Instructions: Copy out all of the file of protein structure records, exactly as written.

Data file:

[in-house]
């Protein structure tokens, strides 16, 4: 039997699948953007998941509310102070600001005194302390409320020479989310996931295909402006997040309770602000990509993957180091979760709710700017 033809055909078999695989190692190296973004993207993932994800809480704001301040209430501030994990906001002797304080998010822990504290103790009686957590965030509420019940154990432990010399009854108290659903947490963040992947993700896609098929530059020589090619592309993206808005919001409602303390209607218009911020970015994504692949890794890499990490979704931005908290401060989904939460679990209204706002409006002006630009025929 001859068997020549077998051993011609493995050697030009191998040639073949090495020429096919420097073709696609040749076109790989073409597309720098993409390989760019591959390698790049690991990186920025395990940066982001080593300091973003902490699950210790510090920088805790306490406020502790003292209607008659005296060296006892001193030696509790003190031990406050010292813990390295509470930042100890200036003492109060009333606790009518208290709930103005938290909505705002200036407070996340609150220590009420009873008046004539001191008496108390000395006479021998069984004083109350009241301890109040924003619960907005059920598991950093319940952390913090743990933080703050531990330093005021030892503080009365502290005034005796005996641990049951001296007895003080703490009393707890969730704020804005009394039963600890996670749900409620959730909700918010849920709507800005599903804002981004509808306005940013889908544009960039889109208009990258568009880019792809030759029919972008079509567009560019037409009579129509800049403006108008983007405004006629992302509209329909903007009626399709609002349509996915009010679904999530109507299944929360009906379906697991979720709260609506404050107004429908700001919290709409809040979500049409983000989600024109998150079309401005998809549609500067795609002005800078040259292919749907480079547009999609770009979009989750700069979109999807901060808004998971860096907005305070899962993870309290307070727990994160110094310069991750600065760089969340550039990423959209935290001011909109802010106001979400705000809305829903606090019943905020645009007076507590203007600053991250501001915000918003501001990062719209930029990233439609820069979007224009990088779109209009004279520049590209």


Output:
[in-house]
């Protein structure tokens, strides 16, 4: 039997699948953007998941509310102070600001005194302390409320020479989310996931295909402006997040309770602000990509993957180091979760709710700017 033809055909078999695989190692190296973004993207993932994800809480704001301040209430501030994990906001002797304080998010822990504290103790009686957590965030509420019940154990432990010399009854108290659903947490963040992947993700896609098929530059020589090619592309993206808005919001409602303390209607218009911020970015994504692949890794890499990490979704931005908290401060989904939460679990209204706002409006002006630009025929 001859068997020549077998051993011609493995050697030009191998040639073949090495020429096919420097073709696609040749076109790989073409597309720098993409390989760019591959390698790049690991990186920025395990940066982001080593300091973003902490699950210790510090920088805790306490406020502790003292209607008659005296060296006892001193030696509790003190031990406050010292813990390295509470930042100890200036003492109060009333606790009518208290709930103005938290909505705002200036407070996340609150220590009420009873008046004539001191008496108390000395006479021998069984004083109350009241301890109040924003619960907005059920598991950093319940952390913090743990933080703050531990330093005021030892503080009365502290005034005796005996641990049951001296007895003080703490009393707890969730704020804005009394039963600890996670749900409620959730909700918010849920709507800005599903804002981004509808306005940013889908544009960039889109208009990258568009880019792809030759029919972008079509567009560019037409009579129509800049403006108008983007405004006629992302509209329909903007009626399709609002349509996915009010679904999530109507299944929360009906379906697991979720709260609506404050107004429908700001919290709409809040979500049409983000989600024109998150079309401005998809549609500067795609002005800078040259292919749907480079547009999609770009979009989750700069979109999807901060808004998971860096907005305070899962993870309290307070727990994160110094310069991750600065760089969340550039990423959209935290001011909109802010106001979400705000809305829903606090019943905020645009007076507590203007600053991250501001915000918003501001990062719209930029990233439609820069979007224009990088779109209009004279520049590209």